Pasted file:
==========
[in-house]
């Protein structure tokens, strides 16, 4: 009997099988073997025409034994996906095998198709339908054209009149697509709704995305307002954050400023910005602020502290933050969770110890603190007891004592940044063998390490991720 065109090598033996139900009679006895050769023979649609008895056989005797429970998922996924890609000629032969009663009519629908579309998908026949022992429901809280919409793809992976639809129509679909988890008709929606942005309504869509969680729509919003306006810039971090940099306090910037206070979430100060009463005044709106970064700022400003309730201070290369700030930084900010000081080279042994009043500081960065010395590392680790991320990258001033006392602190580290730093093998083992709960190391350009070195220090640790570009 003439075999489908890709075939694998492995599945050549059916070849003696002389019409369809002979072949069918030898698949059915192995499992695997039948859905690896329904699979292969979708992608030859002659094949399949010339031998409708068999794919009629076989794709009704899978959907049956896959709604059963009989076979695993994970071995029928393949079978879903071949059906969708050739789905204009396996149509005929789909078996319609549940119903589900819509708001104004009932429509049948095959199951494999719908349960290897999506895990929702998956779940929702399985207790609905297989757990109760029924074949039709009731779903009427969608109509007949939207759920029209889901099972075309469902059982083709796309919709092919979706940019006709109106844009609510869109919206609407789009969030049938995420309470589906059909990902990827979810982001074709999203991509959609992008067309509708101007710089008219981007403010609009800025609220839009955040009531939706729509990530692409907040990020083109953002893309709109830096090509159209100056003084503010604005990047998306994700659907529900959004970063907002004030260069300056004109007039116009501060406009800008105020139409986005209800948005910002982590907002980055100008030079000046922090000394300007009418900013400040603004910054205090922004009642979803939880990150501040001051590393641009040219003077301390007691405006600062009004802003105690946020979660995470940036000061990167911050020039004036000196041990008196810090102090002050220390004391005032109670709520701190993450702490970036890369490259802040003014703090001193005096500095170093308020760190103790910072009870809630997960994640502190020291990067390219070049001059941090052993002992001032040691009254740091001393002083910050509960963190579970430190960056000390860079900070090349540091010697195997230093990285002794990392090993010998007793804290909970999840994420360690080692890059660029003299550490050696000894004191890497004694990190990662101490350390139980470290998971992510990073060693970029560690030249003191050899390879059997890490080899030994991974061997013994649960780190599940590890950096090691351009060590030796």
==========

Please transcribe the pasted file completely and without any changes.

[in-house]
């Protein structure tokens, strides 16, 4: 009997099988073997025409034994996906095998198709339908054209009149697509709704995305307002954050400023910005602020502290933050969770110890603190007891004592940044063998390490991720 065109090598033996139900009679006895050769023979649609008895056989005797429970998922996924890609000629032969009663009519629908579309998908026949022992429901809280919409793809992976639809129509679909988890008709929606942005309504869509969680729509919003306006810039971090940099306090910037206070979430100060009463005044709106970064700022400003309730201070290369700030930084900010000081080279042994009043500081960065010395590392680790991320990258001033006392602190580290730093093998083992709960190391350009070195220090640790570009 003439075999489908890709075939694998492995599945050549059916070849003696002389019409369809002979072949069918030898698949059915192995499992695997039948859905690896329904699979292969979708992608030859002659094949399949010339031998409708068999794919009629076989794709009704899978959907049956896959709604059963009989076979695993994970071995029928393949079978879903071949059906969708050739789905204009396996149509005929789909078996319609549940119903589900819509708001104004009932429509049948095959199951494999719908349960290897999506895990929702998956779940929702399985207790609905297989757990109760029924074949039709009731779903009427969608109509007949939207759920029209889901099972075309469902059982083709796309919709092919979706940019006709109106844009609510869109919206609407789009969030049938995420309470589906059909990902990827979810982001074709999203991509959609992008067309509708101007710089008219981007403010609009800025609220839009955040009531939706729509990530692409907040990020083109953002893309709109830096090509159209100056003084503010604005990047998306994700659907529900959004970063907002004030260069300056004109007039116009501060406009800008105020139409986005209800948005910002982590907002980055100008030079000046922090000394300007009418900013400040603004910054205090922004009642979803939880990150501040001051590393641009040219003077301390007691405006600062009004802003105690946020979660995470940036000061990167911050020039004036000196041990008196810090102090002050220390004391005032109670709520701190993450702490970036890369490259802040003014703090001193005096500095170093308020760190103790910072009870809630997960994640502190020291990067390219070049001059941090052993002992001032040691009254740091001393002083910050509960963190579970430190960056000390860079900070090349540091010697195997230093990285002794990392090993010998007793804290909970999840994420360690080692890059660029003299550490050696000894004191890497004694990190990662101490350390139980470290998971992510990073060693970029560690030249003191050899390879059997890490080899030994991974061997013994649960780190599940590890950096090691351009060590030796």